April showers bring May flowers, and I don’t know about you but I am ready to see some colorful blooms after the gray skies and snow, sleet and rain. My favorite flowers bloom this time of year, gardenias and lilacs, both known for their fragrant blooms. And I absolutely love seeing the pear blossom trees flower along Lenox Avenue. Park Avenue can have their cherry blossoms, but we have our pears.
Perhaps not so happy to see signs of spring are the members of Lady Harlem, the girls’ ice hockey team that recently wrapped up their season. Ice Hockey in Harlem formed in 1987, when part of the oversized Lasker Ice Skating Rink, located in Central Park at 110th Street, divided its court in half so as to accommodate both figure skaters and hockey. Of the 240 children who participate in the program, 76 are girls. When the coaches noticed that some of the teenage girls no longer wanted to play on the boys’ teams, program director Brad Preston felt the time was right to start a league of their own. “We had a really gung-ho group of girls who, even though they would have been fine playing with boys, we thought, let’s get them their own team and see if that works for them,” said Preston.
Head coach of the girls’ team is Amanda Adams, who played at Yale and coached Division I hockey. She stated to the 125th BID Newsletter, “One thing you want to teach girls is to be competitive. And that going after each other is a good thing and not a boy trait. That’s a huge life skill. This year I noticed that the more you get into the nitty-gritty of skill details and the details of the game, the more the girls are focused and driven to get better every day. We want people to have fun and to have a positive experience. But we also want them to get real, hard skill development.”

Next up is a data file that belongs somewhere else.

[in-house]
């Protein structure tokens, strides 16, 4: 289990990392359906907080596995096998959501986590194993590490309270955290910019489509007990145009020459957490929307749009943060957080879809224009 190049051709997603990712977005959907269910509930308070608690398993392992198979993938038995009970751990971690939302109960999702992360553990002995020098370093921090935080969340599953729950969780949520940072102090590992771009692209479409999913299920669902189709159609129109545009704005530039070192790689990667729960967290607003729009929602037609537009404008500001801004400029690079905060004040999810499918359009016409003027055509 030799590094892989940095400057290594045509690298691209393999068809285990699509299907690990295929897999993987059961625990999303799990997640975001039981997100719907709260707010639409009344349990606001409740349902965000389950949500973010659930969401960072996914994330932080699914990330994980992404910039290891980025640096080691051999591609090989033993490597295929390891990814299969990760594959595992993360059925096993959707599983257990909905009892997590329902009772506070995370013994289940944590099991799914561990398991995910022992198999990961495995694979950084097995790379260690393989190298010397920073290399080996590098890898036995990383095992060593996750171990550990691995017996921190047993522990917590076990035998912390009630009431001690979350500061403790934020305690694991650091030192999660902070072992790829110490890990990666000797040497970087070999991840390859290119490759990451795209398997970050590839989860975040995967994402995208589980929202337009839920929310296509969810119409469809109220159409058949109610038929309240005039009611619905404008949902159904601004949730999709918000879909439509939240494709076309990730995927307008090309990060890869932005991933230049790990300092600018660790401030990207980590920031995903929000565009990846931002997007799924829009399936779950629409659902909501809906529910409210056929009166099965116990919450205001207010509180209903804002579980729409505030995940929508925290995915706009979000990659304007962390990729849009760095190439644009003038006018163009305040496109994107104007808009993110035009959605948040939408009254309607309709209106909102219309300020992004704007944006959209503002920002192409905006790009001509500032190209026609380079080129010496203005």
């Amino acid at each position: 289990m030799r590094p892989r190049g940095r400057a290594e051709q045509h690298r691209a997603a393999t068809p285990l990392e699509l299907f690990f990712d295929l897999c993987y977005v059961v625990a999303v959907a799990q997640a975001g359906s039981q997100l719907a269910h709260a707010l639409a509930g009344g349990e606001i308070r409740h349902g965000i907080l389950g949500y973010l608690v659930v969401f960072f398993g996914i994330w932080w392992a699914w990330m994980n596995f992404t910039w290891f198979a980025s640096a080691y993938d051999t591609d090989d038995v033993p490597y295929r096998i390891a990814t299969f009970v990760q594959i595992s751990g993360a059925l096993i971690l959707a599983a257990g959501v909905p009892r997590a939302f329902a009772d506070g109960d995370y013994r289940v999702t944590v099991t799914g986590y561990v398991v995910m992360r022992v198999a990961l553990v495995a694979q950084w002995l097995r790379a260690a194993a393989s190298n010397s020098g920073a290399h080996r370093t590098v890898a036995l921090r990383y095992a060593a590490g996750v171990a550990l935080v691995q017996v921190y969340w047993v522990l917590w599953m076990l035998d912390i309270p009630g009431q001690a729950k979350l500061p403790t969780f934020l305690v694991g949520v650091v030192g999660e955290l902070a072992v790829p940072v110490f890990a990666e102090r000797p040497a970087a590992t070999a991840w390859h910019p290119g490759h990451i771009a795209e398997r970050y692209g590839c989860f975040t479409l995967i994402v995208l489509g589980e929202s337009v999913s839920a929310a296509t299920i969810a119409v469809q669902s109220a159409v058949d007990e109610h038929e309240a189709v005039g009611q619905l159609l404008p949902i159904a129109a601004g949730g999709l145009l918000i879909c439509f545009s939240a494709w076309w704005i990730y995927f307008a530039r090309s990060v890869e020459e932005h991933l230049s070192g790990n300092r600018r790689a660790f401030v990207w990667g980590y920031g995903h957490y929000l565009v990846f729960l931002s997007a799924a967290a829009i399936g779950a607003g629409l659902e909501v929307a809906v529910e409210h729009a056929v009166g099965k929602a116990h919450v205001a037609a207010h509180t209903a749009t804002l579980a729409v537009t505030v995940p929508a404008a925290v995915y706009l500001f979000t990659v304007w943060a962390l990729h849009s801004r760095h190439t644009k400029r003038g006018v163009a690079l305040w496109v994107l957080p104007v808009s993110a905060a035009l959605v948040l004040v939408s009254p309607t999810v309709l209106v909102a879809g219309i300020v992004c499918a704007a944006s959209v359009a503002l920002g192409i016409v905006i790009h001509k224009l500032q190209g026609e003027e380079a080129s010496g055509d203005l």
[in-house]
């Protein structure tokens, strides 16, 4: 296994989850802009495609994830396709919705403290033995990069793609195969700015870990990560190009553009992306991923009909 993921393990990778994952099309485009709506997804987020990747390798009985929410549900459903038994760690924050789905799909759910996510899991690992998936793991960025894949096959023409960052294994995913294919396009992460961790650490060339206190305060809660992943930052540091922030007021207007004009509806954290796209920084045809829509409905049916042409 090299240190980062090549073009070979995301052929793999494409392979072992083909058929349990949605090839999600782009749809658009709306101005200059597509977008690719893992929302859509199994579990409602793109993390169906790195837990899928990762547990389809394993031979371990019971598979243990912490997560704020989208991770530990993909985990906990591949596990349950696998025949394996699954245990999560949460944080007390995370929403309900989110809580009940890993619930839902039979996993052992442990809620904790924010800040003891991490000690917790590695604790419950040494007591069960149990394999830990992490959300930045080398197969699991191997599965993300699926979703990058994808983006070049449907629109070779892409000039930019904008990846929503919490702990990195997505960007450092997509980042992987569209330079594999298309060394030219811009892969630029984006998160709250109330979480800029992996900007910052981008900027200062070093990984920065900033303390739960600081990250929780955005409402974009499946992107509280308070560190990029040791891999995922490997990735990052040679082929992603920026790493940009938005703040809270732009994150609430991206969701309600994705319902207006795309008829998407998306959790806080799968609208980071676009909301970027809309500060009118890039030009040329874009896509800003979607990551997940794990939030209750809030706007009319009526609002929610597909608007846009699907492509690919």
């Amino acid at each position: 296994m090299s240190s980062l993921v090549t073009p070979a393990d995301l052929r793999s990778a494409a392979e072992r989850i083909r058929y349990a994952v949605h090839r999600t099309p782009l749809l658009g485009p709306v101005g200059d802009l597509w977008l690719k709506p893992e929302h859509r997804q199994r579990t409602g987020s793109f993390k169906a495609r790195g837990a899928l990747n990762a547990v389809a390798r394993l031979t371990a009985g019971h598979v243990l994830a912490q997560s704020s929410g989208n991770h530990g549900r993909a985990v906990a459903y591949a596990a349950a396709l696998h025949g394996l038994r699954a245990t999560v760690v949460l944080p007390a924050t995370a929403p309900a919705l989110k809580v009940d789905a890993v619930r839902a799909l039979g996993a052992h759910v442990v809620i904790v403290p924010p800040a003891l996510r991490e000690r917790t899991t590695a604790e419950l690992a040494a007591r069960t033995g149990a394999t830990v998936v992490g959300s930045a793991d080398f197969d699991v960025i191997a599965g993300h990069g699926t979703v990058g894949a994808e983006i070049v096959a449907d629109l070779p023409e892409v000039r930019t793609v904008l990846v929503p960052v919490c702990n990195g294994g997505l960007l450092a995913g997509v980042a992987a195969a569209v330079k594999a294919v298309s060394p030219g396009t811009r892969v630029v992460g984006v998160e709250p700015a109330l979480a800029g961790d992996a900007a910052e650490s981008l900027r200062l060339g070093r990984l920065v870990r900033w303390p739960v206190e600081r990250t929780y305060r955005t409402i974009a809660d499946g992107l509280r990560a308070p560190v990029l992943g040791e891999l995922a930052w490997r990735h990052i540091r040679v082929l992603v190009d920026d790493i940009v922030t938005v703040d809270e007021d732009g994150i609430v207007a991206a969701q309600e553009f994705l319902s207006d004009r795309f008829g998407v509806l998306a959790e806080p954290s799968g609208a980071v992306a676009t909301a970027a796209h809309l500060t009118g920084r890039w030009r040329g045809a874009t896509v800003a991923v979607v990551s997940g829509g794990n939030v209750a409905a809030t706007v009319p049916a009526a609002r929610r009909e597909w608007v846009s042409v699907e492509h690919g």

Using the skill to strengthen academic focus is just one component of the program. Participation in the game is tied to mandatory weekly classes in math and geography.
Statistics from the USA Hockey league show that girl’s hockey is one of the fastest growing sports among teenage girls in the country. The 2016-17 season reported the total number of girls ages 13 to 19 playing hockey was 18,185. That’s quite an impressive number. Hockey is often thought of as a Caucasian sport dominated by players from Eastern European countries, but a change in that perception is beginning to take root.
One of the Lady Harlem team members, Marwa Soussi, is proof positive of the changing color of hockey. Soussi said, “Myself, I’m actually Arab. My parents are from North Africa. We have Mexican players, players from Venezuela. It’s amazing.”
Playing right wing and center for Lady Harlem is Christmarie Salcedo, age 17. Of her experience, Salcedo stated, “The competition, the feeling you get when you’re on the ice, that for me is so fun. And it’s rare to see someone playing hockey. I liked that.”
Just 60 years ago, Willie O’Ree, the NHL’s current diversity ambassador, broke the league’s color barrier, blazing a trail for the Black players who came after him. Those players include forward Jordan Greenway, the first Black hockey player in Olympic history to play for Team USA hockey. Fast forward to the end of the season, March 2018, Amanda Kessel of the U.S. Women’s Olympic Hockey team, paid a visit to Lady Harlem, bringing along her gold medal from Pyeongchang for the girls to see.